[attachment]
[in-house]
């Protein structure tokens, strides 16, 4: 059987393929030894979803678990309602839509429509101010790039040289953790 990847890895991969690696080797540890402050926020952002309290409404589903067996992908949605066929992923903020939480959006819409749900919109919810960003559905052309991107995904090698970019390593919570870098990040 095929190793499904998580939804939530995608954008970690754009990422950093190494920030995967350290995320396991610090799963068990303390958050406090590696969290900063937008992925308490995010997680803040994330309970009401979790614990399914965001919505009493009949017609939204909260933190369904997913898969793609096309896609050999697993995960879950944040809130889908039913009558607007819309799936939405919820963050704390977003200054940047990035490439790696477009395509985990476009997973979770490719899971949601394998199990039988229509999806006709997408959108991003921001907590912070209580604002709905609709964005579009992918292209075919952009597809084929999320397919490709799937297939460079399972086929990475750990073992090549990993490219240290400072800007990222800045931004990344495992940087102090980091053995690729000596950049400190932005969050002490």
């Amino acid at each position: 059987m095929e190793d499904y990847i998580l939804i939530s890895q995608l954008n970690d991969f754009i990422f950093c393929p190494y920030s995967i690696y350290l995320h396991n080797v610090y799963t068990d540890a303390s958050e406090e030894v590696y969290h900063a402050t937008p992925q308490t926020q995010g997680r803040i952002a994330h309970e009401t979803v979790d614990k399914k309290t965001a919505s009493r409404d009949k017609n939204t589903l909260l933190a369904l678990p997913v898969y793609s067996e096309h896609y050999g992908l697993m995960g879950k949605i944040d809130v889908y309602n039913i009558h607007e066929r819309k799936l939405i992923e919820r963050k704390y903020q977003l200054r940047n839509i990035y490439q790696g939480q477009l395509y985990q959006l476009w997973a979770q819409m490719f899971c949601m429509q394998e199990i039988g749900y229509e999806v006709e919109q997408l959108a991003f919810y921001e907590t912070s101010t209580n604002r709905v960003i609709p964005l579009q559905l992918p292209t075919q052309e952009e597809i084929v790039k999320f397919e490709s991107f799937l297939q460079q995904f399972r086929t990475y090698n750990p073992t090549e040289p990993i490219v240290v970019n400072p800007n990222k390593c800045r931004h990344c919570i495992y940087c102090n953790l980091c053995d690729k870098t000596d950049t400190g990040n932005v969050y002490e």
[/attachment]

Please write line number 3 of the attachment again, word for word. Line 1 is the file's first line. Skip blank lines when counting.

């Amino acid at each position: 059987m095929e190793d499904y990847i998580l939804i939530s890895q995608l954008n970690d991969f754009i990422f950093c393929p190494y920030s995967i690696y350290l995320h396991n080797v610090y799963t068990d540890a303390s958050e406090e030894v590696y969290h900063a402050t937008p992925q308490t926020q995010g997680r803040i952002a994330h309970e009401t979803v979790d614990k399914k309290t965001a919505s009493r409404d009949k017609n939204t589903l909260l933190a369904l678990p997913v898969y793609s067996e096309h896609y050999g992908l697993m995960g879950k949605i944040d809130v889908y309602n039913i009558h607007e066929r819309k799936l939405i992923e919820r963050k704390y903020q977003l200054r940047n839509i990035y490439q790696g939480q477009l395509y985990q959006l476009w997973a979770q819409m490719f899971c949601m429509q394998e199990i039988g749900y229509e999806v006709e919109q997408l959108a991003f919810y921001e907590t912070s101010t209580n604002r709905v960003i609709p964005l579009q559905l992918p292209t075919q052309e952009e597809i084929v790039k999320f397919e490709s991107f799937l297939q460079q995904f399972r086929t990475y090698n750990p073992t090549e040289p990993i490219v240290v970019n400072p800007n990222k390593c800045r931004h990344c919570i495992y940087c102090n953790l980091c053995d690729k870098t000596d950049t400190g990040n932005v969050y002490e």